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What Do The Returns On Capital At ePlus (NASDAQ:PLUS) Tell Us?

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Did you know there are some financial metrics that can provide clues of a potential multi-bagger? Firstly, we'll want to see a proven return on capital employed (ROCE) that is increasing, and secondly, an expanding base of capital employed. Basically this means that a company has profitable initiatives that it can continue to reinvest in, which is a trait of a compounding machine. With that in mind, the ROCE of ePlus (NASDAQ:PLUS) looks decent, right now, so lets see what the trend of returns can tell us.

Understanding Return On Capital Employed (ROCE)

For those that aren't sure what ROCE is, it measures the amount of pre-tax profits a company can generate from the capital employed in its business. The formula for this calculation on ePlus is:

Return on Capital Employed = Earnings Before Interest and Tax (EBIT) ÷ (Total Assets - Current Liabilities)

0.18 = US$100m ÷ (US$1.1b - US$520m) (Based on the trailing twelve months to June 2020).

So, ePlus has an ROCE of 18%. In absolute terms, that's a satisfactory return, but compared to the Electronic industry average of 9.5% it's much better.

View our latest analysis for ePlus

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Above you can see how the current ROCE for ePlus compares to its prior returns on capital, but there's only so much you can tell from the past. If you'd like, you can check out the forecasts from the analysts covering ePlus here for free.

What The Trend Of ROCE Can Tell Us

The trend of ROCE doesn't stand out much, but returns on a whole are decent. Over the past five years, ROCE has remained relatively flat at around 18% and the business has deployed 73% more capital into its operations. 18% is a pretty standard return, and it provides some comfort knowing that ePlus has consistently earned this amount. Stable returns in this ballpark can be unexciting, but if they can be maintained over the long run, they often provide nice rewards to shareholders.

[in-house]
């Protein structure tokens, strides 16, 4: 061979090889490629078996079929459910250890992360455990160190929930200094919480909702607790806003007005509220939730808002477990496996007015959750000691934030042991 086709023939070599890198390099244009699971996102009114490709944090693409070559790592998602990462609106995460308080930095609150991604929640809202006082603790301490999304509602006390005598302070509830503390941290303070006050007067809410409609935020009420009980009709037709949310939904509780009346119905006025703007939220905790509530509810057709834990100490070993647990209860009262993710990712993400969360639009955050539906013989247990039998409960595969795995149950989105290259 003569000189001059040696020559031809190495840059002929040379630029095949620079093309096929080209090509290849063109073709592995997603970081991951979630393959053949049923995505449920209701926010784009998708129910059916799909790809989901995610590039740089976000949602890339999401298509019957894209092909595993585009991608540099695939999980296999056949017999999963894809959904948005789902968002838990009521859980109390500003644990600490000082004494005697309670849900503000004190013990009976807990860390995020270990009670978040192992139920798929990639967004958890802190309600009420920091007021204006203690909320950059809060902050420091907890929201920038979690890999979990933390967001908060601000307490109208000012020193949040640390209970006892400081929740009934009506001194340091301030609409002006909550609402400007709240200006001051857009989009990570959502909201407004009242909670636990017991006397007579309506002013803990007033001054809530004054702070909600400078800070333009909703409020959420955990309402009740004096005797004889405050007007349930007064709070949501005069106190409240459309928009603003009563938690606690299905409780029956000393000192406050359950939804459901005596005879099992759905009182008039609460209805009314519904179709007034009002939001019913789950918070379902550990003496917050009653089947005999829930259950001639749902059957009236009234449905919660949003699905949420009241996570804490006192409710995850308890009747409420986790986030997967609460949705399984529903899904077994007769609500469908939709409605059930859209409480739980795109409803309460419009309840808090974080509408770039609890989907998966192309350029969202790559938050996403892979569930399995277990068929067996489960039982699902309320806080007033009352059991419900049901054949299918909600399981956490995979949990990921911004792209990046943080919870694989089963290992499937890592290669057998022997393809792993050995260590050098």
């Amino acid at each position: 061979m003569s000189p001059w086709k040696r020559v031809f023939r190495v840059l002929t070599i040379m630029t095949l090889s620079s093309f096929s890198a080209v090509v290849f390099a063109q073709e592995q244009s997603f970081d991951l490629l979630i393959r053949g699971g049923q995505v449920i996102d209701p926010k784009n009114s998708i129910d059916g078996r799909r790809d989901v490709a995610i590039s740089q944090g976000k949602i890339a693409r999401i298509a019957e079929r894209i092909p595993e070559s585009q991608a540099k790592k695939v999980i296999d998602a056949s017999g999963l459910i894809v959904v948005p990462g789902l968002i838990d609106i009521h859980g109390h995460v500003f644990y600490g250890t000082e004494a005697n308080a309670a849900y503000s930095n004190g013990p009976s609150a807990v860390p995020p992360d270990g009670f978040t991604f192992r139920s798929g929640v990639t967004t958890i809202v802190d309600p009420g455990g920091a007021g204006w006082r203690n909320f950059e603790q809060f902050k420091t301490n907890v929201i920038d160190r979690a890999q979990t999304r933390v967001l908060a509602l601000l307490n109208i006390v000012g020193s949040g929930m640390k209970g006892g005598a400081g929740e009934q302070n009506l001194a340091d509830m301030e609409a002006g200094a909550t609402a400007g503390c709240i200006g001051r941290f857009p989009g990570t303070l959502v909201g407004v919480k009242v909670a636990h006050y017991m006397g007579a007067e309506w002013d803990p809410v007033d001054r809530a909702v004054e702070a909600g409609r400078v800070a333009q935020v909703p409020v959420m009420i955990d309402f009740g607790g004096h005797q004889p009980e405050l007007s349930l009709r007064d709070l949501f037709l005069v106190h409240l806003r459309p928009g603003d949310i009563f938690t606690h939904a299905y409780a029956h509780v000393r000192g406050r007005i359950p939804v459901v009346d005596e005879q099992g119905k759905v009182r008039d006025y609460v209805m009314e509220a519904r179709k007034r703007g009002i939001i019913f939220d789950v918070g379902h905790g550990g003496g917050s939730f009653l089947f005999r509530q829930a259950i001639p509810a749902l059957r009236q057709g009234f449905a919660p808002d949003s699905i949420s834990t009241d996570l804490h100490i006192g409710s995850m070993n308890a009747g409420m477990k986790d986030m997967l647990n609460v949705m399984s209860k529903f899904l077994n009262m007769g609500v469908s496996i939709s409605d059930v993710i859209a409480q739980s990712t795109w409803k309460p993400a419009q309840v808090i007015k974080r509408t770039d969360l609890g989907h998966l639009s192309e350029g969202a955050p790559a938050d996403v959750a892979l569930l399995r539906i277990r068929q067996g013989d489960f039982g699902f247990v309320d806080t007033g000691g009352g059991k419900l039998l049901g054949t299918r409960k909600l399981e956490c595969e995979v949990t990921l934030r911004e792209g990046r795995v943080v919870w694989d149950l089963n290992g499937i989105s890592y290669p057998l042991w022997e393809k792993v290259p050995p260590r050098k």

Another thing to note, ePlus has a high ratio of current liabilities to total assets of 49%. This can bring about some risks because the company is basically operating with a rather large reliance on its suppliers or other sorts of short-term creditors. While it's not necessarily a bad thing, it can be beneficial if this ratio is lower.

The Bottom Line

In the end, ePlus has proven its ability to adequately reinvest capital at good rates of return. And the stock has done incredibly well with a 106% return over the last five years, so long term investors are no doubt ecstatic with that result. So while investors seem to be recognizing these promising trends, we still believe the stock deserves further research.

On a final note, we've found 2 warning signs for ePlus that we think you should be aware of.

For those who like to invest in solid companies, check out this free list of companies with solid balance sheets and high returns on equity.

This article by Simply Wall St is general in nature. It does not constitute a recommendation to buy or sell any stock, and does not take account of your objectives, or your financial situation. We aim to bring you long-term focused analysis driven by fundamental data. Note that our analysis may not factor in the latest price-sensitive company announcements or qualitative material. Simply Wall St has no position in any stocks mentioned.

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